A Global Marketing Partnership for SRI Indigenous Rice
Marketing rice grown with SRI (System of Rice Intensification) methods
Commercial rice cultivation in the developing world is becoming increasingly questionable as a result of low market prices, the financial and environmental costs of using chemicals and fertilizers and the decrease of rice diversity. The SRI Global Marketing Partnership, which includes farming communities, a research institute, NGOs, and businesses, seeks to address these problems by encouraging the use of SRI (System of Rice Intensification) methods, thereby boosting rural incomes and simultaneously conserving rice biodiversity, improving the environment and significantly reducing the cost of inputs faced by small farmers.
It is estimated that farmers in at least twenty countries are starting to use SRI methods and to generate marketable surpluses. However, there is no coordinated knowledge dissemination about marketing opportunities and requirements. This initiative introduces mechanisms to farmers in the three partner countries (Cambodia, Madagascar and Sri Lanka) to share information and help to develop a stronger presence in local markets, access the export markets of Europe, Japan and North America, and receive Fair Trade certification. Once trade links are established, the network will expand to other developing countries. It is hoped that farmer organisations already working with SRI around the world will join the network and add their experiences to the growing wealth of information on SRI techniques.
By adopting a set of practices for rice cultivation that creates an environment in which the rice plant can maximize its genetic potential, farmers can usually double their yields while saving water and significantly reducing the use of chemicals. Farmers can also expect to command higher prices for organically cultivated rice in sophisticated domestic or international niche markets, thereby boosting rural incomes and simultaneously conserving rice biodiversity, improving the environment and significantly reducing the cost of inputs faced by small farmers.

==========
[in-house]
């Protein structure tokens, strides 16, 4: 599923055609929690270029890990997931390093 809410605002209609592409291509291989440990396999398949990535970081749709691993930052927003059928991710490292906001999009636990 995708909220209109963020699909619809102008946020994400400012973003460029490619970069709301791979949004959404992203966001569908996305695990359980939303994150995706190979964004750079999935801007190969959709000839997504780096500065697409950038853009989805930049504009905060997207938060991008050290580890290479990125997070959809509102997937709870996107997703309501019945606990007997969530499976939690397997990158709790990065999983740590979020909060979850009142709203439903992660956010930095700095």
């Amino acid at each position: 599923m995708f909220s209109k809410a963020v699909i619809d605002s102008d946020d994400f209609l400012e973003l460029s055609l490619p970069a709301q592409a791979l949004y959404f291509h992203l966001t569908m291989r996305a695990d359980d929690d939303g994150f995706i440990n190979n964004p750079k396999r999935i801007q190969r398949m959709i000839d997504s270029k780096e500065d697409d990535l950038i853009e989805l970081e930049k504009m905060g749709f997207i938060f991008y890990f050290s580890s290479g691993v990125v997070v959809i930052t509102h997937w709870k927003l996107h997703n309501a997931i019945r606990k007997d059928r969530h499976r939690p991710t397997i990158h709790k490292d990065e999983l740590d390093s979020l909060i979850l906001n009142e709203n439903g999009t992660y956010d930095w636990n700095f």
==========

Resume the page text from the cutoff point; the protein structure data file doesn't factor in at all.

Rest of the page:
Since 2005 SRI has gained international recognition:
- In the Chinese provinces of Sichuan and Zhejiang the 10,000 acres under SRI methods have expanded to over 1 million in the last three years.
- The Indian Government is now fully committed to SRI, with 5 million hectares to be covered in the next five years under the National Food Security Mission initiative. In Tripura state, which had only 880 farmers using SRI methods in 2005, there were over 70,000 in 2008, and in Rajnagar, from 24.5 ha in 2005 the area devoted to SRI methods extended to 2,300 ha in 2006 (one-sixth of the total rice area in the state). Yields have more than doubled.
- The SRI is now being used in 35 countries in Africa, Asia and Latin America with an estimated 1.3 million rice farmers applying SRI methodologies on more than 1.5 million hectares. This is a low estimate. As SRI has been largely grassroots-driven, there is no global system for reporting uptake.
Cornell International Institute for Food, Agriculture and Development in the USA supports the enterprise with research.
Centre d' Etudes et de Développement Agricole Cambodgien in Cambodia is an NGO that works to build the capacity and knowledge of rural farmers in ecologically-sound agriculture.
National Federation of Koloharenas is partnered with the enterprise in Madagascar and consists of a network of farming organisations.
Community Camp Programmes support the enterprise in its community-based work.
The enterprise is partnered with an association of farming organisations in Sri Lanka.